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The Interpreter
Russian-to-English translation journal, with original analysis and commentary on Russia's foreign & domestic policy.
Russia Update: January 24, 2017

Publication: Russia Update
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The Interpreter
Russian-to-English translation journal, with original analysis and commentary on Russia's foreign & domestic policy.
Thousands of Russians Petition Against Return of St. Isaac's to ROC; Vice Speaker Makes Anti-Semitic Remark About Protest
Russians have been embroiled for weeks in a raging controversy about a decision of the St. Petersburg Governor Georgy Poltavchenko to return St. Isaac's Cathedral, long a public monument and popular tourist destination, to the ownership of the Russian Orthodox Church for 49 years.

Currently 200,728 people have signed a petition protesting the decision on the grounds that it will limit visits by tourists, that the ROC is not capable of managing the massive repairs needed for the building, and that current educational and musical programs will be abolished.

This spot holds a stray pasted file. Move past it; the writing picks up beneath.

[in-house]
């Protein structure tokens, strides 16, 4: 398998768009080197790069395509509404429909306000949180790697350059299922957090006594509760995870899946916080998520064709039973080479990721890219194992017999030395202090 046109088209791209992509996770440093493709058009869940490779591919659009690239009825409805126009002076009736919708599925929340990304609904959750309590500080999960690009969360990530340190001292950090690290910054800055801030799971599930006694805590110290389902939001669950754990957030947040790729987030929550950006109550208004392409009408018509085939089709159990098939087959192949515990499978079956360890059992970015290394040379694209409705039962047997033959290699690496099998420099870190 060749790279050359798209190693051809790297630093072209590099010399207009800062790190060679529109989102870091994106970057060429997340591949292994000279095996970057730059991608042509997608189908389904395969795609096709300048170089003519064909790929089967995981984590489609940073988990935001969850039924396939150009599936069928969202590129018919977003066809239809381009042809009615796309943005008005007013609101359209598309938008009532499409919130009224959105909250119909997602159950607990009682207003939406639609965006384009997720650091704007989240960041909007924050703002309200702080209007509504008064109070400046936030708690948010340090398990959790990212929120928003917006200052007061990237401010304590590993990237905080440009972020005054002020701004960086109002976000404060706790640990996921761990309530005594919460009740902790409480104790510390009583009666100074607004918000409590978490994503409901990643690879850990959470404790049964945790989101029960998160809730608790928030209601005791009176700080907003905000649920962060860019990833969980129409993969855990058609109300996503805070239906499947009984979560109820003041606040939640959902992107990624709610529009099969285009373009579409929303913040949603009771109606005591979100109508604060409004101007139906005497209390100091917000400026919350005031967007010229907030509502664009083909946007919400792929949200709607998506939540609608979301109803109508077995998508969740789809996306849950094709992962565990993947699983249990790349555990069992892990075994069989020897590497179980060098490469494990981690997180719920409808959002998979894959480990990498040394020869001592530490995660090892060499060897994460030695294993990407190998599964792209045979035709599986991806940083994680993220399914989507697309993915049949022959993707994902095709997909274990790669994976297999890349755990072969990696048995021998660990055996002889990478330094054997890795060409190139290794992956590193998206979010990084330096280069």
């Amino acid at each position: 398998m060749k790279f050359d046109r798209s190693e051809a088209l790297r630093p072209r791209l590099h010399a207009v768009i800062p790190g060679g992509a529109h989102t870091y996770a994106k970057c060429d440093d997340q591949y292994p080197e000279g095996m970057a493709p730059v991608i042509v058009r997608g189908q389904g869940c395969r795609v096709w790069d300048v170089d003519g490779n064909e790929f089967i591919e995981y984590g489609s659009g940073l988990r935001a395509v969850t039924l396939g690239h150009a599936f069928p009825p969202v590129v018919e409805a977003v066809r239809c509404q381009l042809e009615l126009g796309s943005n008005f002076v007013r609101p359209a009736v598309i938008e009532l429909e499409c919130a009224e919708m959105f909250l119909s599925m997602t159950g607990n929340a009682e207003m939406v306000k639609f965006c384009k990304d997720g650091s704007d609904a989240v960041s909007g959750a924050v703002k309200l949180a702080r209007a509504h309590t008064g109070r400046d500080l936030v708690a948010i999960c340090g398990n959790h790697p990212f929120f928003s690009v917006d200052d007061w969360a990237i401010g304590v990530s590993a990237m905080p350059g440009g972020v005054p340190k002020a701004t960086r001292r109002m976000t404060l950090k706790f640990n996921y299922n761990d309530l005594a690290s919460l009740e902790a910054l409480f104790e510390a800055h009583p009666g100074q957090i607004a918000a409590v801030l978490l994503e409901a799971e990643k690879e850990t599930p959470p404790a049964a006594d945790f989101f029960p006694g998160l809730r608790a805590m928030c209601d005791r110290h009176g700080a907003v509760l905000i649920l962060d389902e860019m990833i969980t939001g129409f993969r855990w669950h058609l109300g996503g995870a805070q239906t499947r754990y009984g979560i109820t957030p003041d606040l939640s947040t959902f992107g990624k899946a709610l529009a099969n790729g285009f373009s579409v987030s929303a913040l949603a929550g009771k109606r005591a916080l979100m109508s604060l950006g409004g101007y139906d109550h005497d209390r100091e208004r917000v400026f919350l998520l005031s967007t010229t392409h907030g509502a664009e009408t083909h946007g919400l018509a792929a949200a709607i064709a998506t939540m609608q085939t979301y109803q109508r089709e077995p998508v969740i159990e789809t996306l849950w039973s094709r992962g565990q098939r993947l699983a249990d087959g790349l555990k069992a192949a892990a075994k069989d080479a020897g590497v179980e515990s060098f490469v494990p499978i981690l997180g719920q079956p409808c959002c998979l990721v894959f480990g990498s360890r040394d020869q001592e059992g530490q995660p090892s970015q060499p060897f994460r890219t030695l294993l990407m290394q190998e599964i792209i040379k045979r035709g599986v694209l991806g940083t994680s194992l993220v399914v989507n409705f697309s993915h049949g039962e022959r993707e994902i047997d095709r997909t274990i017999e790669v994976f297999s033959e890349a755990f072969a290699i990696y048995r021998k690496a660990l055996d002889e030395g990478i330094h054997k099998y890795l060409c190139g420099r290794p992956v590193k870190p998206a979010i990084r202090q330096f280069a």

Originally Tsar Alexander I ordered the church to be built on St. Isaac's Square. Construction of the massive building took 40 years and was completed in 1848,. It has been rebuilt multiple times over the centuries.

More than three million tourists from all over the world visit the Cathedral every year, which was turned into a Museum of Atheism during the Soviet period and then revised after the fall of the Soviet Union both for religious services in the side chapel and events such as classical music concerts. Recently a conservative cleric, Metropolitan of Novosibirsk Tikhon, condemned a local performance of the Christmas classic Nutcracker Suite for being based on an "occult subject" (the "shape-shifter prince"). In 2015, Tikhon also protested against Wagner's opera Tannhauser, which led to the firing of the director.